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Tackling gambling harm in isolation
While the doors have been shut on pokies venues, pubs and the casino, and most sports around the world have been postponed or cancelled, Victoria’s largest gambler’s help service warns gambling related harm hasn’t closed its doors.
Gambler’s Help Southern, a service of Connect Health & Community, said these unprecedented times are putting additional pressures on many in the community who may already be struggling with gambling-related issues.
CEO Amanda Murphy welcomed the Federal Government’s recent announcement for additional funding towards mental health and family violence services in its COVID-19 response.
“We know that gambling harm typically doesn’t occur in isolation and every day we see clients and their loved ones who are navigating many complex issues including gambling,” she said.
“We also know many people in our community have lost their jobs in recent weeks, creating or exacerbating financial stress for many households. For some of our clients who are no longer gambling but still dealing with previous debt as a result of their gambling, losing their job in the current environment puts enormous additional pressure on people,” she said.
Ms Murphy said that in addition to those already struggling with financial trauma from past gambling harm, the social isolation of a community in isolation threatens to wreak further havoc on those turning to online gambling to break their boredom.
“We know that social isolation is a key trigger for many to engage in gambling to gain some kind of ‘connection’ and fear the COVID-19 crisis could create a perfect storm for those vulnerable and alone,” she said.
“It is concerning that we have already seen an increase in online gambling advertisements as people seek refuge and entertainment in social media and the virtual world during these unprecedented times. Not only are people who regularly gamble at greater risk, but now people who have found themselves seeking a new source of entertainment or escapism who are in financial distress may be tempted to start gambling as a result of the constant exposure to online gambling offerings. It’s the ultimate scenario to increase peoples’ vulnerability,” she said.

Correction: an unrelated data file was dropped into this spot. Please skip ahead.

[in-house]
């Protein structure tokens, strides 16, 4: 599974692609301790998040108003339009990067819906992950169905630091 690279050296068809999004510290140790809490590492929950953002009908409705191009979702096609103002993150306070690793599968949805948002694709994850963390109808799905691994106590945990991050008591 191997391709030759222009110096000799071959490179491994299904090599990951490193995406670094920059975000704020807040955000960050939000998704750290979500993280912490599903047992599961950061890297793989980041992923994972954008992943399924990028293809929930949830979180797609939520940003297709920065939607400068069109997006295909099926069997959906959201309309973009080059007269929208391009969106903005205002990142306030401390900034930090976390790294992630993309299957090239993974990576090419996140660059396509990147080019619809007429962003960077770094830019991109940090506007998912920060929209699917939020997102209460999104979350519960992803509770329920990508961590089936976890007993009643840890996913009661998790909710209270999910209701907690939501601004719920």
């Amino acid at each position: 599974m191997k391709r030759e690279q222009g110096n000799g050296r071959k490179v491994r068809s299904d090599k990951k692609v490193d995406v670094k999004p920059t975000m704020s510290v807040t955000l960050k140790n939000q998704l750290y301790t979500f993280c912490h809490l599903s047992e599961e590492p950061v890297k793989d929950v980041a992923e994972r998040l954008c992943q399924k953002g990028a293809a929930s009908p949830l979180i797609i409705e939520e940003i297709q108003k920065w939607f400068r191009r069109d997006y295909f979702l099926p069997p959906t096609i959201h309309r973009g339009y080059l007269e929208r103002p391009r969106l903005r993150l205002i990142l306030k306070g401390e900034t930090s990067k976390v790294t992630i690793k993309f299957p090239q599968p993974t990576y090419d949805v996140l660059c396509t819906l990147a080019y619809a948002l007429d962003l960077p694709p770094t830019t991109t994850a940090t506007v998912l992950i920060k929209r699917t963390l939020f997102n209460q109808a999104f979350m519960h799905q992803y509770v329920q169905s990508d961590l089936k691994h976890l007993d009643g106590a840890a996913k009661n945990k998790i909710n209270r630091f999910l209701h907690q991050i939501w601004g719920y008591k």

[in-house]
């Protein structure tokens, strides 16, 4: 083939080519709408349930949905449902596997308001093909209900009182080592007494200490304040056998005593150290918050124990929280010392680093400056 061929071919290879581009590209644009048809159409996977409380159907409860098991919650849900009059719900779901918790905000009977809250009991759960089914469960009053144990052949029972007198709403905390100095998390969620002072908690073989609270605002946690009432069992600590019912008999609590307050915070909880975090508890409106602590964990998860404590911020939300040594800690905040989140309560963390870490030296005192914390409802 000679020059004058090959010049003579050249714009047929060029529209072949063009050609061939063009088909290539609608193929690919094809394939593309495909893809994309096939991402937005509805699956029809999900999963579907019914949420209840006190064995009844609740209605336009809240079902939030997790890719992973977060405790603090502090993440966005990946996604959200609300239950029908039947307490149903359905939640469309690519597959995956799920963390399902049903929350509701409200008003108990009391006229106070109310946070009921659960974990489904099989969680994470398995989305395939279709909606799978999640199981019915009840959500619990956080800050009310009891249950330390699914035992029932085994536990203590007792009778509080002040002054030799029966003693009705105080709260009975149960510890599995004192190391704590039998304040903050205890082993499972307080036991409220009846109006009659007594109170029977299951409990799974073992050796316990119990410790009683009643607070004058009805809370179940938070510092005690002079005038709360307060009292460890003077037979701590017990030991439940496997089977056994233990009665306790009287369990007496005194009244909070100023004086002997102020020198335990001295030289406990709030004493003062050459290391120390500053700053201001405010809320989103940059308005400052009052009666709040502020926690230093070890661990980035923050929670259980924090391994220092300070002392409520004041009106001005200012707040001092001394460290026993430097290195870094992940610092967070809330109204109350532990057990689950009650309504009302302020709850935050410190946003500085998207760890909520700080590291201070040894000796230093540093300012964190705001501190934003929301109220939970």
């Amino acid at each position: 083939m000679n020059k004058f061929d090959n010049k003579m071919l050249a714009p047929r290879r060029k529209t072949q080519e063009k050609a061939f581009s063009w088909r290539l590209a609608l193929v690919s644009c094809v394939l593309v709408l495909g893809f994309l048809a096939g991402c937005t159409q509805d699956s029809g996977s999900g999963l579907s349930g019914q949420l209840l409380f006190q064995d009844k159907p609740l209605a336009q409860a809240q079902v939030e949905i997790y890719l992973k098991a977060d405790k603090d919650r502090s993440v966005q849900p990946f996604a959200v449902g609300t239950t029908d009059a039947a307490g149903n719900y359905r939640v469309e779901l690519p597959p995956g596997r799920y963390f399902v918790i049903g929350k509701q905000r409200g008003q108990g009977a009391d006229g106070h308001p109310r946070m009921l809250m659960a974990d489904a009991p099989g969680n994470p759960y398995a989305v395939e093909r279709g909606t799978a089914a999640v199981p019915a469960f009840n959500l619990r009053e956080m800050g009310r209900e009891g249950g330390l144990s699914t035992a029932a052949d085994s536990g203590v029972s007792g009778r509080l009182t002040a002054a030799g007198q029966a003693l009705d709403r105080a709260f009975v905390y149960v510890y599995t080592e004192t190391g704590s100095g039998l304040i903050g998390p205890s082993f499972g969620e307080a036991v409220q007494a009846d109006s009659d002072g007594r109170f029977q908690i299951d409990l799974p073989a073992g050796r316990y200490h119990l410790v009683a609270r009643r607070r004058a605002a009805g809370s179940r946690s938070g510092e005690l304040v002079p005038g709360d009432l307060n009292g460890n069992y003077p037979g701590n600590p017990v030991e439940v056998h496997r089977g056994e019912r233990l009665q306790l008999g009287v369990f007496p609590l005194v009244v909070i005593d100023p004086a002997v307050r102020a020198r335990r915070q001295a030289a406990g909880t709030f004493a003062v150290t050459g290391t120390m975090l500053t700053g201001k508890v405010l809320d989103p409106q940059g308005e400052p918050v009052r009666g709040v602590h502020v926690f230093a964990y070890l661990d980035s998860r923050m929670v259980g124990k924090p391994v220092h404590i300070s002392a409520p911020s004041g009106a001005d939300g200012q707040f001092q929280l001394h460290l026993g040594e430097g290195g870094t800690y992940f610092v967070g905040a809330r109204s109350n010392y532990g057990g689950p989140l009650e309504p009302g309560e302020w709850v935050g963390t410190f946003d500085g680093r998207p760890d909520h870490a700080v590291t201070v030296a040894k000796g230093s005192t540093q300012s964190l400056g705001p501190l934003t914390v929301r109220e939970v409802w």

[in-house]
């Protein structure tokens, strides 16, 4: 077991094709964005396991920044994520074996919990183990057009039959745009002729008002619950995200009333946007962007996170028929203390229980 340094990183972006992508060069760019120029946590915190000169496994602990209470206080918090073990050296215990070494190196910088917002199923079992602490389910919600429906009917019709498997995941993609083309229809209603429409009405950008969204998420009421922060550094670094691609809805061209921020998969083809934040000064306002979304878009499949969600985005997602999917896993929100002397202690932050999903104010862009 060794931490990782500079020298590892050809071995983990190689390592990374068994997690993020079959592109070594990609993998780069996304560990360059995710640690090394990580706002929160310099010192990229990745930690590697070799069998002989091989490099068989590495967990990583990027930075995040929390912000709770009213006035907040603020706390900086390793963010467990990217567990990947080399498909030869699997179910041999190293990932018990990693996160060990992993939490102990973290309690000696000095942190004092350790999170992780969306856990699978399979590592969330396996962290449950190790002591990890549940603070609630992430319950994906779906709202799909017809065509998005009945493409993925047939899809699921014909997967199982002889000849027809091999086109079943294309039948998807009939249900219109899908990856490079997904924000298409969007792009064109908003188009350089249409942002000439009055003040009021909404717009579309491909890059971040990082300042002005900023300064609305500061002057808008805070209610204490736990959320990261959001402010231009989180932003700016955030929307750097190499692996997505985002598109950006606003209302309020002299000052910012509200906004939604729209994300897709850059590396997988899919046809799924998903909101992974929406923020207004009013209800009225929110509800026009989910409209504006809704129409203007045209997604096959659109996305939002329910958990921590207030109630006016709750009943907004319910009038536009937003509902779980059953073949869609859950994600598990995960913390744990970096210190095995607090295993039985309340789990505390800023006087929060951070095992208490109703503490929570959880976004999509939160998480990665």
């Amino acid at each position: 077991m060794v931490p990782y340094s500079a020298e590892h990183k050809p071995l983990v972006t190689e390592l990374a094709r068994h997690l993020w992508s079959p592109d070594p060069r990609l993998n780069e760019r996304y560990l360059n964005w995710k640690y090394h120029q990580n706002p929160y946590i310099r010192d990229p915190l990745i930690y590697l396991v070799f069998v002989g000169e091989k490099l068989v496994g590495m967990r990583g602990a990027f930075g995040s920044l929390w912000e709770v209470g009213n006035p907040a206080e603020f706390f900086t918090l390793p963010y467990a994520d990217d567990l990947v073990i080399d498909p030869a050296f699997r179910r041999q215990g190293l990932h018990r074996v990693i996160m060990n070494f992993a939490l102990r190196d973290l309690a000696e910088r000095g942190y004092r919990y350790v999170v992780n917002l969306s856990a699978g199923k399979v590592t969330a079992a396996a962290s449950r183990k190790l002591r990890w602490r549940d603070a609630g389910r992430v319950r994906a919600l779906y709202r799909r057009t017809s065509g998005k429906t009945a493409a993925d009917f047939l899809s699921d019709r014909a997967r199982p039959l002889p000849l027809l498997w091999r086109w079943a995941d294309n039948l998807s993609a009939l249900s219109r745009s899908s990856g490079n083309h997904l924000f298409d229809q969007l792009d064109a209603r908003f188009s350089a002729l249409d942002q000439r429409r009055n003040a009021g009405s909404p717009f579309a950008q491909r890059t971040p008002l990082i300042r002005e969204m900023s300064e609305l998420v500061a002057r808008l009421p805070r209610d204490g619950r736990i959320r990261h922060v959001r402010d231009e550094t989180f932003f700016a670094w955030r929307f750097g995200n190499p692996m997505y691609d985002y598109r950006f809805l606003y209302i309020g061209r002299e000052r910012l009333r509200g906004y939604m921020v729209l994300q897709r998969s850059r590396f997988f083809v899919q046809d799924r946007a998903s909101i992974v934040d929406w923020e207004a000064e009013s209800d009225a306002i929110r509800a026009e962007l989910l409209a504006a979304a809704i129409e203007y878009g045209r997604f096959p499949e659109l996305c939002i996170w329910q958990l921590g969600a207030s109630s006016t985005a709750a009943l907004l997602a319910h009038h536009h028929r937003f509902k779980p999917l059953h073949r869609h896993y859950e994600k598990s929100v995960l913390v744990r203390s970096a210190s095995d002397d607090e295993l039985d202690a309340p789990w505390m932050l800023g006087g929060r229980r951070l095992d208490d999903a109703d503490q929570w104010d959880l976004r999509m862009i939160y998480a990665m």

Ms Murphy said it was possible for people to stay safe online and reduce their gambling harm.
“Just because we are asked to stay home or indoors, doesn’t mean we have to reach for the electronic stimulation of online gambling,” she said.
“Gamblers Help Southern recommends a range of tools and support options to help protect the community from the temptation of getting into, or further into, trouble with their gambling,” she said.
Ms Murphy said that throughout the COVID-19 crisis, Gambler’s Help Southern’s therapeutic and financial counselling services are still open with phone support for those in need.
“We understand the importance of supporting our community at this incredibly challenging time and still offer free, confidential support to anyone experiencing gambling related harm. We are all in this together and Gambler’s Help Southern is here to help – whether it is the person who is gambling or a family member,” she said.
If you would like help with a gambling problem or how to prevent gambling harm, call Gambler’s Help Southern on 9575 5353 or email email@example.com.
Mental health support
Beyond Blue Helpline: 1300 22 4636
Lifeline: www.lifeline.com.au 13 11 14
For 24/7 support for women and children experiencing or at risk of family violence, phone: 1800 015 188 or visit www.safesteps.org.au
Men’s referral service, freecall 1300 766 471
Kids helpline: 1800 55 1800 or www.kidshelpline.com.au
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